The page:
Reedley Buddhist Church
2035 15th Street - P.O. Box 24
Reedley, CA  93654                        
Phone: (559) 638-2146


Email Church President, Karen Sakata:
                         
                 kgsakata@verizon.net


Ministers:  Rev. Kakei Nakagawa, Rinban & CCDC Minister
                 Rev. Alan Sakamoto, CCDC Minister
                Rev. Matthew Hamasaki, CCDC Minister 

Email Webmaster:  reedleybc@gmail.com

About Us


The Reedley Buddhist Church was established in 1936 with the Rev. Rijun Katsueda becoming the first resident minister. After World War II and the relocation of the Japanese residents, the church was rebuilt in 1952-53 and the Rev. Gibun Kimura became the third minister. In 1961, the Sunday School classrooms, conference room, office, and restrooms were started and completed in 1962. A boyhood statue of Shinran Shonin was donated by Mr. Seichi Hirose of Japan and placed in the U-shaped garden. The entire project was completed and dedicated on April 15, 1967.
Rev. George Shibata, our retired resident minister, began his association with the Reedley Buddhist Church in 1975 and completed 37 years in December, 2011. Rev. Hidehito Sakamoto was appointed as resident minister in March, 2012, until December, 2013.  From January, 2014 through July 2015, the church was under the supervision of the Fresno Betsuin.  As of August 1, 2015, Reedley has three ministers under a shared system of the seven temples of the Central California District Counci of the Buddhist Churches of America: Rev. Kakei Nakagawa, Rev. Alan Sakamoto, and Rev. Matthew Hamasaki.  The shared system is coordinated by the Central California Ministers' Association, the CCDC Ministerial Advisory Committee, and the staff of the Fresno Betsuin.
 
The church renovated the conference room and added a new kitchen facility in 2004. They added a new wrought iron fence surrounding the property in 2006, updated the hondo in 2007, and completed a storage building next to the small kitchen in 2008. The social hall bathrooms received an update in 2010 and in 2011 the grounds between the hall and the Japanese School building were graded and decomposed granite was added. 

The membership is approximately 137 members. The Buddhist Women's Association, the Reedley Dharma School, and the Jr. Young Buddhist Association remain active and support all activities sponsored by the church.
 

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  Activities and Events for August, 2016

1   CBE Lecture at Fowler - Blake  Honda  
       “Speechless”                                               7:00 pm

6   Japanese Buddhist Broadcast on
             KBIF (900 AM)                                       6:00 am

11 Church Board Meeting                                   7:00 pm

13 Japanese Buddhist Broadcast on
       KBIF (900 AM)                                             6:00 am

14 Monthly Memorial Service & Luncheon        10:00 am

14 Reedley BWA Meeting (following
        luncheon)                                                   12:00 pm

20 Japanese Buddhist Broadcast on
        KBIF (900 AM)                                             6:00 am

27 Japanese Buddhist Broadcast on
        KBIF (900 AM)                                             6:00 am

 

 

       

                  REEDLEY OBON FESTIVAL  2016    

Minister's Message

          Message from Rev. Kakei Nakagawa 
       (as printed in the August, 2016 newsletter)
 

To The Buddha  

by Rabindranath Tagore 

The world today is wild with the

delirium of hatred,

the conflicts are cruel and unceasing in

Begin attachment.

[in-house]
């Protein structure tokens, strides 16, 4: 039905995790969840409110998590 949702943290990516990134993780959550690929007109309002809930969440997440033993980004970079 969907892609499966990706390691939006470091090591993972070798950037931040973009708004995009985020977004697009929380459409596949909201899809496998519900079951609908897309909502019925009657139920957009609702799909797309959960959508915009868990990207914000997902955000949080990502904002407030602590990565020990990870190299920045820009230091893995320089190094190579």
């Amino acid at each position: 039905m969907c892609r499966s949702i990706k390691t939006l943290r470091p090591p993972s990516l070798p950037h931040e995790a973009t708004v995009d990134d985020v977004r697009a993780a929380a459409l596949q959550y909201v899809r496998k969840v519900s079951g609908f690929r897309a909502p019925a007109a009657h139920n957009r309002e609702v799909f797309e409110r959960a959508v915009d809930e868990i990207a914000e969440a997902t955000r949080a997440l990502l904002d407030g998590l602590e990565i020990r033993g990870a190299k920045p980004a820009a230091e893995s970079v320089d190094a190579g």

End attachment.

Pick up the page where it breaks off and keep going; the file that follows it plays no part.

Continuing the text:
anguish,

Crooked are its path, tangled its bond

of greed.

All creatures are crying for a new birth

of Thine,

Oh Thou of boundless life,

Save the, raise thine eternal voice of

Hope,

Let love’s lotus with its inexhaustible

treasure of honey

Open its petal in Thy light.

 

O Serene, O Free

in Thine immeasurable mercy and goodness

wipe away all dark stains from the heart

of this earth.

Man’s heart is anguished with the fever

Of unrest,

With the poison of self-seeking,

With athirst that knows no end.

Countries far and wide flaunt on their

Foreheads

The blood-red mark of hatred.

Touch them with thy right hand,

Make them one in spirit,

Bring harmony into their life,

Bring rhythm of beauty.

 

O Serene, O Free

In Thine immeasurable sense of care and goodness

Wipe away all dark stains from

The heart of this earth!

 

In Gassho,

 

I wish to express my sorrow and regret for the victims at the Pulse nightclub in Orlando, Florida. 

In addition, I pay tribute to the fallen Dallas Officers and Baton Rouge Officers;

May the regrettable violence which is happening all over the world become not cause a chain of hatred.

FOR OUR TOMORROW'S WORLD

Namo’amitabha?

“As long as space abides and as long as the world abides,

So long may I abide, destroying the sufferings of the world.”

Reverend Kakei Nakagawa, Rinban

 

——————————————————

Minister's Message

Message from Rev. Matthew Hamasaki  
(as printed in the August, 2016 newsletter)

     Right now, it seems as though the world has gone crazy. There are reports of violence and death not only in our nation, but globally as well. It seems like it happens on a daily basis and the only way to avoid it is to simply not read the news or watch television. Ignorance is, as they say, bliss. But that is the opposite of awakening; to live in a fantasy and the opposite of reality, the antithesis of the goal of Buddhism.
     Putting this in a bit of temporal perspective, Shinran lived in an age much worse than we did. We have had incredible medical advances in just the last 50 years that has increased life expectancy dramatically. We have readily available food at the grocery store 24 hours a day, 7 days a week. And technology (e.g. air conditioning) makes our everyday lives very comfortable. While Shinran couldn’t see what was happening all over the world, there was enough going on around him to make anyone scared. Disease and famine claimed many lives and this was a time before the unification of Japan where battles were far from rare.